No debugging adventure is boring.
As a case in point, I was recently trying to nail down the cause of some weird behavior experienced by a specific customer with a specific setup on a specific mobile device running EliteForm’s Paperless application. The majority of the work on Paperless was completed by our student-lead Design Studio team so I wasn’t fully sure of all the nuances in the code. They did an awesome job with the app and ran into many of these issues along the way, but as often happens with code there’s always another bug hiding somewhere.
I was determined to find it.
When an athlete logs into Paperless, they can be presented with a large number of photos; one for each member of the team. The more images there are, the more laggy the application becomes.
The Console Error
One of the first things I did was to run the application on my desktop with 10x as many athletes as our customer. I opened the Developer Tools in Chrome and noticed right away a bug in the third-party Fastbutton library we were using. The iPad sometimes sends in null touches on the event.
What’s Fastbutton? Many mobile browsers have a default 300ms delay for clicked links. This allows the browser to determine whether a single or double-click was performed. Unfortunately, 300ms is way too slow for users. Fastbutton can eliminate that delay.
I forked and made a pull request to the open source library and tested again.
Error gone, but still no fix for the lag.
Validate That HTML
Invalid HTML makes browsers have to guess in rendering and this can cause many issues. I ran the HTML through the W3C’s validator and noticed we had a couple issues. A duplicate Id, missing browser prefixes for ellipses, invalid HTML comments (you can’t have more than two dashes), a space in an Id, invalid attributes, missing src attributes for bound items, and a couple other minor things.
It’s valid, but still no fix for the lag.
Next, it was on to the Chrome Profiler. I ran a CPU profile and noticed it had a lot of program time.
What’s program time? It’s Chrome calling into its native code when any number of actions are performed (e.g., garbage collection, network, I/O, etc). What made this weird was it was being called even when I wasn’t doing anything.
Something’s not right.
Paint the Town Beige
I hopped over to IE to check out the UI Responsiveness (turns out Chrome also has this, under “Timeline”). See all those Paint calls? That’s the browser having to repaint part of the screen (something it won’t do unless it has to).
That’s weird. Nothing is changing or moving.
Chrome also showed me this Timer event, shown in yellow, firing (seemingly) before every Paint call.
Looking at the source, it was from our URL hash router, SammyJS. Sammy watches the location bar in your browser and looks for changes (in case your browser doesn’t support events on location). Well, Sammy must be doing something on the page to cause a repaint!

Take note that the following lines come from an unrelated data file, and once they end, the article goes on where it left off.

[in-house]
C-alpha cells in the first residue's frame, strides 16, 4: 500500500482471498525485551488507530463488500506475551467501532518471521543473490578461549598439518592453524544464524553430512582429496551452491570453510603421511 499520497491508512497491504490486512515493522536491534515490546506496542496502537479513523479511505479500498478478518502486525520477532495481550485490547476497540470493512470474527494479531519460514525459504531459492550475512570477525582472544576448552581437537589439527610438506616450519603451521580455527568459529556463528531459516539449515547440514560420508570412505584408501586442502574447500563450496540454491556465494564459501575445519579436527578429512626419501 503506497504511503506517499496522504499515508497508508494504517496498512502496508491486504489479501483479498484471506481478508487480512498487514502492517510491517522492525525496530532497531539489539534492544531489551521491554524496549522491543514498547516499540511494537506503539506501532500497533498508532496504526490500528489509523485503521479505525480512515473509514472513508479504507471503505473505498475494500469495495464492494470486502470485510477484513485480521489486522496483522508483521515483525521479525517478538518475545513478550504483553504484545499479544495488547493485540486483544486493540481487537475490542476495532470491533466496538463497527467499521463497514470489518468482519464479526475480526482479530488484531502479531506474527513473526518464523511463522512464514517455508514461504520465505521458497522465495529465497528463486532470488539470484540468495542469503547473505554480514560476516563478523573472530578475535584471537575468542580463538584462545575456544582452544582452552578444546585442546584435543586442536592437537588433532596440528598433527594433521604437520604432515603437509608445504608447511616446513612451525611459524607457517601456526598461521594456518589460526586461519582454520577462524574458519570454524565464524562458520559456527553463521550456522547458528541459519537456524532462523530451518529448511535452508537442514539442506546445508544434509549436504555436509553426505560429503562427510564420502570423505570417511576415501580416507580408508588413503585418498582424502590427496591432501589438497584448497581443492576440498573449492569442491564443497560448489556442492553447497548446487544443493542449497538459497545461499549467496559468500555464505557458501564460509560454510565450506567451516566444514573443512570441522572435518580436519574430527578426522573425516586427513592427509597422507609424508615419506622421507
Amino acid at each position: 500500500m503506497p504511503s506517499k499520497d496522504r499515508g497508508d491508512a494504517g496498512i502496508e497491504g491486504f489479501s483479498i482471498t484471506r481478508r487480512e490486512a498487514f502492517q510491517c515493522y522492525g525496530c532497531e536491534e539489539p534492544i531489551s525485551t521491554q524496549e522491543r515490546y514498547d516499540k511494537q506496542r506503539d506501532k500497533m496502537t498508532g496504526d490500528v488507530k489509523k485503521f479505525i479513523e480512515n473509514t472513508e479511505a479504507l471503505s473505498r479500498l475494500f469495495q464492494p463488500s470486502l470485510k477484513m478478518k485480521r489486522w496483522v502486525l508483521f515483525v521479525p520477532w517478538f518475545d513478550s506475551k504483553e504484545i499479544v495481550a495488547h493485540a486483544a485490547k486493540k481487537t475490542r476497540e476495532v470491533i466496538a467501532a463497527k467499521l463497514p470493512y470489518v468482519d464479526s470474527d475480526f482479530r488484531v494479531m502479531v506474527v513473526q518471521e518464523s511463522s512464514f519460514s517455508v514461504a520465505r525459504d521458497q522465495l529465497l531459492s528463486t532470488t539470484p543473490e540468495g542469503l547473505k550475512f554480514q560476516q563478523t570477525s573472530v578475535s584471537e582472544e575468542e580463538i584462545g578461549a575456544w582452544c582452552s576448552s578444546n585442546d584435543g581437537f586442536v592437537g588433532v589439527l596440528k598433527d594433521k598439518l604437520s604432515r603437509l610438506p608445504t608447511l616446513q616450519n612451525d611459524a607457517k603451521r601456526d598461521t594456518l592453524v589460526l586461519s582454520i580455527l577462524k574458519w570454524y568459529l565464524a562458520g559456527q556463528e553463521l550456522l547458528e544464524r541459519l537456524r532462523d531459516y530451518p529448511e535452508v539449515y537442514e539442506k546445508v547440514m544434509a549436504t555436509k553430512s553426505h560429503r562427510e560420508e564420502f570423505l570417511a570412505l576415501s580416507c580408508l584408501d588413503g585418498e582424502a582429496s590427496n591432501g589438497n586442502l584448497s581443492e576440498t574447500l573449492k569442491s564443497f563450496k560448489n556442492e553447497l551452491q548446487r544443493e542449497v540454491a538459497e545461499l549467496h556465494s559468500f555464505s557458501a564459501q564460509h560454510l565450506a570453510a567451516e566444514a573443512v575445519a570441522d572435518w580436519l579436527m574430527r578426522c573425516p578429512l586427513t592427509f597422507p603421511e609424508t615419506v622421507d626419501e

I bumped the timer duration up from 200ms to 10000ms. This should help, right? Nope, it was still repainting every 50-100ms.
I enabled Chrome’s Show paint rectangles option in the Rendering tab on the Console to highlight any Paint calls. It showed me where the painting was occurring. All of the athlete images were constantly being repainted.
Inspecting the element showed the culprit. The loading spinner!
Because of how we retrieve athlete images, we place this gif as the background behind each image. It then gets covered up by the loaded image.
We store athlete images as PNGs, which can have transparency. The browser says, “There’s an animation going on behind this possibly transparent image. I’d better repaint!” This happens even if the picture has no transparent parts. I can’t hold a grudge against the browser, it didn’t know any better. 🙂
I also found that the Enable continuous page repainting option can also be useful for finding elements that paint particularly slow.
Removing that spinner background after the image is loaded fixed the issue on some devices, but the iPad was still a bit laggy.
The last piece was to change our old FastClick implementation over to one from FT Labs. The version we were using had a lot of move, touch, and mouse handlers on the entire page and individual elements. This made it a nightmare when scrolling on a tablet or phone.
The Last Chapter
With all of these changes we now have a better product and a happy customer!
A lot of blog posts, technical talks, and even committed source code only shows the end result of the process. Personally, 90% of my time is spent making mistakes, failing, and learning. It’s where experience can tell you how to sniff out and fix problems. That’s what makes this job so much fun.
I’m happy we could share one of our adventures with you. Stay tuned for a sequel!